PORTRAIT & BIOGRAPHICAL ALBUM OF MORGAN AND SCOTT COUNTIES, ILLINOIS
Chicago: Chapman Bros., Publishers

1889


DR. JAMES LEIGHTON, of Manchester may be considered to have been a pioneer physician of Scott County, although not among the earliest here, and for many years he was a leading member of his profession in this part of Illinois. He is widely known and honored, for he has not only been the beloved physician but the close friend in many a household, where his soothing touch has healed disease or stayed death's ravages. He has nor retired from active practice, though notwithstanding his advanced age, he is in full possession of his mental faculties and preserves his physical powers to a wonderful extent, enjoying excellent health, and frequently may be seen riding horseback to look after some of his farms or other property near here. While attending to his professional duties our subject has displayed an active propensity for business and finances and has accumulated wealth, and owns considerable valuable real estate in Greene, Morgan, and Scott counties, besides houses and lots in Manchester.

The doctor was born May 20, 1806, in Harmony, Somerset Co., Me., coming of sterling New England stock. His father, James Leighton, a miller by trade, was a native of the ancient town of Kittery, in York County, that State, and his mother, whose maiden name was Betsy Quinby, was born in New Hampshire. Of a family of eleven children, of whom but three survive, our subject was the third in order of birth. He was carefully reared by his parents and given the advantage of a liberal education, attending at first the district school, and at the age of sixteen entering Bloomfield Academy preparatory to studying medicine, and in that institution he was a pupil portions of three years. Shortly after his twentieth year he began to study medicine in Bowdoin College, and received his diploma in 1831, having pursued a thorough course of instruction and taking high rank for excellence of scholarship. He established himself in the practice of his profession in the town of Monson, in his native county. Jan. 30, 1832, the doctor was united in marriage to Miss Ann Hall, a lady of superior intelligence and culture, who was educated in Bloomfield Academy, of which her father, the learned Rev. James Hall, was preceptor. He afterward accepted a similar position in Anson Academy, the same county, and died there in 1835. The doctor remained in Monson six years, and then deciding that the West offered great attractions for a young and well-instructed physician, he removed with his family to the then far-distant Illinois, it requiring a month to make the journey by public conveyances, overland and by water. He settled here in Manchester, and opening an office was in continuous practice for forty years, not withdrawing from general practice till 1877. Those were busy years for him, as he had a large number of patients, and he won an enviable reputation among the members of his profession for his skill and success. During the fifty or more years of his life in Illinois the doctor has seen many eventful changes, and has watched with much satisfaction its great growth in population, wealth and standing, till it is one of the richest and proudest states of the Union. When he came here the country was very thinly settled and the improvements were simple and cheap. Illinois was then entitled to a representation of only three congressmen, and all the state north of the northern line of Madison County was in one congressional district. Now the State has twenty representatives in the National Legislature.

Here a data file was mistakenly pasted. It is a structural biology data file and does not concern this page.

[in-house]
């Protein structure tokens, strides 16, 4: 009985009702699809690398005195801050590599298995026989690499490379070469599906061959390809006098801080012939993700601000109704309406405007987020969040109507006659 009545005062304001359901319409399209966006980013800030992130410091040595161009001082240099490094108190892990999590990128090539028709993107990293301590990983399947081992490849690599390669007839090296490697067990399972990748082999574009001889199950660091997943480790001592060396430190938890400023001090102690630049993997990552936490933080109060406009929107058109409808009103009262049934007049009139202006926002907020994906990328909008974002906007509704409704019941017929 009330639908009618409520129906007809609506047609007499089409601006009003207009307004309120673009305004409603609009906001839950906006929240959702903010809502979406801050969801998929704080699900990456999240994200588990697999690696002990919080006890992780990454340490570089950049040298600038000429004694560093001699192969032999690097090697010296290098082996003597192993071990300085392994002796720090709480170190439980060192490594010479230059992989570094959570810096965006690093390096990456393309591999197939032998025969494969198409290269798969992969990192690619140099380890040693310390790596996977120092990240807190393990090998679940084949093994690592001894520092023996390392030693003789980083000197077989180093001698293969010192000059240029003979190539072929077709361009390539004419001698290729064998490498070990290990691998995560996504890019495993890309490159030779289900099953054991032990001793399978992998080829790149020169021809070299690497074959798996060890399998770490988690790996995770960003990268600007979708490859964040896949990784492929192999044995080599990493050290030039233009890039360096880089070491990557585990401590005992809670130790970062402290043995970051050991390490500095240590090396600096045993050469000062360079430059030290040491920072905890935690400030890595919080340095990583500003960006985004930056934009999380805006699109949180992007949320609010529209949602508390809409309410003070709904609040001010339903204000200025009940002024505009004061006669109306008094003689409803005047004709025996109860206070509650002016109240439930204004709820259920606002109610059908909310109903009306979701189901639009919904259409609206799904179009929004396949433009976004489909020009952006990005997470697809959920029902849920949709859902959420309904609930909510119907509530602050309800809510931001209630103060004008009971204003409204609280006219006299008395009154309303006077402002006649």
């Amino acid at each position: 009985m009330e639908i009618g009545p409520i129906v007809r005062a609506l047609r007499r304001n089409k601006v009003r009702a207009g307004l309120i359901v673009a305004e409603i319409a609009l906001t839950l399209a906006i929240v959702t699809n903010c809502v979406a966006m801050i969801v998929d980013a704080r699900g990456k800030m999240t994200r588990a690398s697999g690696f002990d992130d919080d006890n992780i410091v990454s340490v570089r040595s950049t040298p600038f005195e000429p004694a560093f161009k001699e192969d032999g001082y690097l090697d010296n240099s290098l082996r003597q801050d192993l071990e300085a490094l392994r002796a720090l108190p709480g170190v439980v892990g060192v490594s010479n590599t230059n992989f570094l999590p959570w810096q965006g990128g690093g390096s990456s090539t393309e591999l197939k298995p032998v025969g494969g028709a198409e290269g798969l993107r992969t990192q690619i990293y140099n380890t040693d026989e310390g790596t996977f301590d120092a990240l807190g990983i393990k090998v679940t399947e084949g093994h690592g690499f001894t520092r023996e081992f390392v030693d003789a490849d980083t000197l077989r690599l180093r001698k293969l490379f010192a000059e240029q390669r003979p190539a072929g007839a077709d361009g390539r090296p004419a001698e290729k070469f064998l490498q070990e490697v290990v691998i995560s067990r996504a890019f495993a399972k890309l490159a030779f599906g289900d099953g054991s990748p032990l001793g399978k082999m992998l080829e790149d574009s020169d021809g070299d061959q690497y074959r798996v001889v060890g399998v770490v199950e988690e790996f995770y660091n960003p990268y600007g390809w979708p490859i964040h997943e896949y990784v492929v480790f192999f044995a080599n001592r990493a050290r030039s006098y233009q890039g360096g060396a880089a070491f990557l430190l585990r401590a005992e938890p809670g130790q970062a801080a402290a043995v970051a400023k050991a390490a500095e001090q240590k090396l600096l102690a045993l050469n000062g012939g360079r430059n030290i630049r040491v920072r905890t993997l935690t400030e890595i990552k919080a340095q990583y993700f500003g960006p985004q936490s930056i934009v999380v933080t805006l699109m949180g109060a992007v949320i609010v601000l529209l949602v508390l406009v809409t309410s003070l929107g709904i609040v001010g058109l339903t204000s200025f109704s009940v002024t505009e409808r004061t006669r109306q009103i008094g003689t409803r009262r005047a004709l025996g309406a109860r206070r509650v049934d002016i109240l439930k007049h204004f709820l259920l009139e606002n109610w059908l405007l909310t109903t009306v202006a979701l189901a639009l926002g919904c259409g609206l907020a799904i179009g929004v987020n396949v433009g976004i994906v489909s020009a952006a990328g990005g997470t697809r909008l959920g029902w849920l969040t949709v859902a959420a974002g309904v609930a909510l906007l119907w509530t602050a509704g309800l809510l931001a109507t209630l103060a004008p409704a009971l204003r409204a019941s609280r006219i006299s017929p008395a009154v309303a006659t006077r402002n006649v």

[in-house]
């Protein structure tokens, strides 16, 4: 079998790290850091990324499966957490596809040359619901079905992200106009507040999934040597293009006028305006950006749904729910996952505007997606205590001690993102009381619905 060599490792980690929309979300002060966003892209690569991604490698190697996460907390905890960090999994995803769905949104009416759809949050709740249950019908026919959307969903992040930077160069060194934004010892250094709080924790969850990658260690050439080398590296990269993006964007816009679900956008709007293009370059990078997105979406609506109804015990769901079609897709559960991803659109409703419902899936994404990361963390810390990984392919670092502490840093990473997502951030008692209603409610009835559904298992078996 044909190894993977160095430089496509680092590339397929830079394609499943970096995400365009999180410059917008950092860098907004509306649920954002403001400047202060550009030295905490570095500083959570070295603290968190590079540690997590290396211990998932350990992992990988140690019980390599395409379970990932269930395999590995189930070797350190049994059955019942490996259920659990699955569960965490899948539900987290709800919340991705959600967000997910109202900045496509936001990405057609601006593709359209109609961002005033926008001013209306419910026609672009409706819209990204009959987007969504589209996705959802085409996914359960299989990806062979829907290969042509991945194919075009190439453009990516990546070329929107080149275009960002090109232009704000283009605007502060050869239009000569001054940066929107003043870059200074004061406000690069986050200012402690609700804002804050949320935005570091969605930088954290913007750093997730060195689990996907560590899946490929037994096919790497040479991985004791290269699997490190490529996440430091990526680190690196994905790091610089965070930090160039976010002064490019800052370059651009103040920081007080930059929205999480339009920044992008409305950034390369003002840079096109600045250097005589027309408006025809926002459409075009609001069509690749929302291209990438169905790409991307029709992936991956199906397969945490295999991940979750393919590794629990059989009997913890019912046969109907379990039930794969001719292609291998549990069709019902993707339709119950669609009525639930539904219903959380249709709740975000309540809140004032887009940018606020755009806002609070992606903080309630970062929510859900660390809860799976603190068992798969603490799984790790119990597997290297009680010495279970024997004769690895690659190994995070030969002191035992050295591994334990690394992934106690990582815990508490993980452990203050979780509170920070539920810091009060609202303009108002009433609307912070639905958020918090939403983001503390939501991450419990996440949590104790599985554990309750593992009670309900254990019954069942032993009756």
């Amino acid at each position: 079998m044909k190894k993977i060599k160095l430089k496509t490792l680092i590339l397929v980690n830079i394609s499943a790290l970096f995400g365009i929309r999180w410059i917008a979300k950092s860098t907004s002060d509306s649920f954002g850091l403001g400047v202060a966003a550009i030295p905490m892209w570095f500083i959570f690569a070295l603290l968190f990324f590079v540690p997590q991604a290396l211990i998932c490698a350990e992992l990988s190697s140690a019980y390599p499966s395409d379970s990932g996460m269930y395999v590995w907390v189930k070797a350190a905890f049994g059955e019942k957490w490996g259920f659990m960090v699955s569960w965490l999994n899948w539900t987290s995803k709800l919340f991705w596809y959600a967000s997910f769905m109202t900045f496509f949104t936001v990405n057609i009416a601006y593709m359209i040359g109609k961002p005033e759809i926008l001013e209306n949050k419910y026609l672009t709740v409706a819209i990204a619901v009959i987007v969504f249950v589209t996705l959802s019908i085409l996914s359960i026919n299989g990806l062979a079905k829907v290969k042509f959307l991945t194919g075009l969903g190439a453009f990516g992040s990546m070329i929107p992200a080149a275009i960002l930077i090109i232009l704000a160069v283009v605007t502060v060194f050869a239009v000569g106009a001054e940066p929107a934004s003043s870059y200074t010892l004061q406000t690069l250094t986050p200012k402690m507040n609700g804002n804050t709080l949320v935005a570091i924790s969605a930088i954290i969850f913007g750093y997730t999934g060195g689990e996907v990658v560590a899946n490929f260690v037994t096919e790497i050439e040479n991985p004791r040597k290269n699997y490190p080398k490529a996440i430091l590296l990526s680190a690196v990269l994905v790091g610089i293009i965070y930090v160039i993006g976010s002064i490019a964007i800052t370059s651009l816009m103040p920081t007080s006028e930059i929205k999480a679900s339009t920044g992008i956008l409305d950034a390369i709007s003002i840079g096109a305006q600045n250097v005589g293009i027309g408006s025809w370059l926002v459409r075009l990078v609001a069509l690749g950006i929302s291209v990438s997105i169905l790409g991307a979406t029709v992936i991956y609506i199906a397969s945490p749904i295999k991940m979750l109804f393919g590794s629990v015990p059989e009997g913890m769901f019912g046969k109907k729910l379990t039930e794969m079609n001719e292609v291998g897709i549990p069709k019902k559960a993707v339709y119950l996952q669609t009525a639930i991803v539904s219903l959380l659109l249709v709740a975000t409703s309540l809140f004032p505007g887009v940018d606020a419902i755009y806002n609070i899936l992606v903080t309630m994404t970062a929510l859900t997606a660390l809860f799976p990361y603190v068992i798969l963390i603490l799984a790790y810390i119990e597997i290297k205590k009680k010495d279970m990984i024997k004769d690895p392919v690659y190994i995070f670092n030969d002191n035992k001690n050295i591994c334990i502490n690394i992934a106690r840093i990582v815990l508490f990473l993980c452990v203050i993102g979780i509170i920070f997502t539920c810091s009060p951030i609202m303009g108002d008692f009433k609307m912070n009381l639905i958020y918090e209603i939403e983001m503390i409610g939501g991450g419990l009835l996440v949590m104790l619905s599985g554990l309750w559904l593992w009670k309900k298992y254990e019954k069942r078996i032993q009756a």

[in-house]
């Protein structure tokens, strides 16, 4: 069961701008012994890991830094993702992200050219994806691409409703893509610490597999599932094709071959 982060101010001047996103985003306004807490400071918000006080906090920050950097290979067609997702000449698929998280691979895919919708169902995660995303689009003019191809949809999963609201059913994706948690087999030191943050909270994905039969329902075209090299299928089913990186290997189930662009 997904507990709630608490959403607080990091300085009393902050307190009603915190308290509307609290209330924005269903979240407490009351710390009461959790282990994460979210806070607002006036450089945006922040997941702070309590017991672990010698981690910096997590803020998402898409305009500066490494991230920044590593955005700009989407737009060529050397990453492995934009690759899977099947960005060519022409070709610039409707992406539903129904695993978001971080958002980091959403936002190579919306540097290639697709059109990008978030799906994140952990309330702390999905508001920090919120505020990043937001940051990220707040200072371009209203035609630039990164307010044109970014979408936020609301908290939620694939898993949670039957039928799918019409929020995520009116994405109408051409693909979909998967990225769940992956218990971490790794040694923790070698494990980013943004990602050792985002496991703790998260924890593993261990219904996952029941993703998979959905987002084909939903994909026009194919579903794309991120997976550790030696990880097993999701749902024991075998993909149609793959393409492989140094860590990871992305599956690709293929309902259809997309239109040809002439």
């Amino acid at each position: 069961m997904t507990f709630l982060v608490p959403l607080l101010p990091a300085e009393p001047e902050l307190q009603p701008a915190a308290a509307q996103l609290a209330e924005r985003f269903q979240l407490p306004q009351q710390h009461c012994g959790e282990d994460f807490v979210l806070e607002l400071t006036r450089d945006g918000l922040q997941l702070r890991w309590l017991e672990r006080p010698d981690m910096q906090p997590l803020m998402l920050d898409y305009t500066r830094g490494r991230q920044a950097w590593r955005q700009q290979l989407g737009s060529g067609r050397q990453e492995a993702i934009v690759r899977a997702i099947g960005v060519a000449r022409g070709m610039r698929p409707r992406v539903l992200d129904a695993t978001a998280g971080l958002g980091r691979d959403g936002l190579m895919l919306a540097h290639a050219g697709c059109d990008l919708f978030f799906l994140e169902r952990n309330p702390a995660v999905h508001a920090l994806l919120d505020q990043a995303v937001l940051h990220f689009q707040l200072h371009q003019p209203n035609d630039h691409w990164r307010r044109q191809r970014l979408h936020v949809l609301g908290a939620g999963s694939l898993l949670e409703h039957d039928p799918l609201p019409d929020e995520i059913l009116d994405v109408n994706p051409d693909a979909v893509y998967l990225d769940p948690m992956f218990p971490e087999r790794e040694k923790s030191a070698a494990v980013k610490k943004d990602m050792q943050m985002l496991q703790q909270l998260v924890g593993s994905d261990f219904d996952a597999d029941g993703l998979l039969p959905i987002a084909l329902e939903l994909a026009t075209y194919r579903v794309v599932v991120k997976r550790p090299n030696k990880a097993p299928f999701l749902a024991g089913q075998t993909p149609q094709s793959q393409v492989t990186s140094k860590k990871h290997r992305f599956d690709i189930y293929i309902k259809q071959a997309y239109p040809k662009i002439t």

Our subject is a fine representative of the gentlemen of the old school, always courteous and considerate and refined in his manner, gentle and kind in his disposition, and a general favorite with all. He has mingled much in the public life of the community, and his wise counsel and enlightened views have made him invaluable as a civic officer. He has been Trustee of Schools for many years, and has been Township Tr4easurer for seventeen years. He is entitled to the prefix Hon., before his name, as in 1844, he was elected to represent his district in the Illinois Legislature, and served with honor and distinction. He has watched with intense interest the political growth of the country, and has always been strongly in sympathy with the Republican party, having been an old-line Whig before the formation of the Republican party. He identified himself with the temperance movement in 1831, and has favored it ever since, being a strictly temperate man in deed and word, and, in fact he is in favor of all reforms.

Aug. 15, 1864, death invaded the household of our subject and removed the beloved wife, who had walked with hand in hand over thirty-two years. She filled the perfect measure of all that belonged to a true and noble womanhood, and was an influence for good upon those about her in whose hearts she held a warm place and has left an abiding memory that is pure, sweet and holy. Of her wedded life with our subject six children were born, five of whom are living, as follows: James M., a general merchant in Manchester, married, and his wife died, leaving him three children; Horace, in the grocery business in Manchester, married and his wife died; Kate, wife of Nathaniel E. Pegram, of Lincoln, Logan Co., Ill., has six children; Helen keeps house for her father; George Clinton is married and lives in Pennsylvania.


1889 Index
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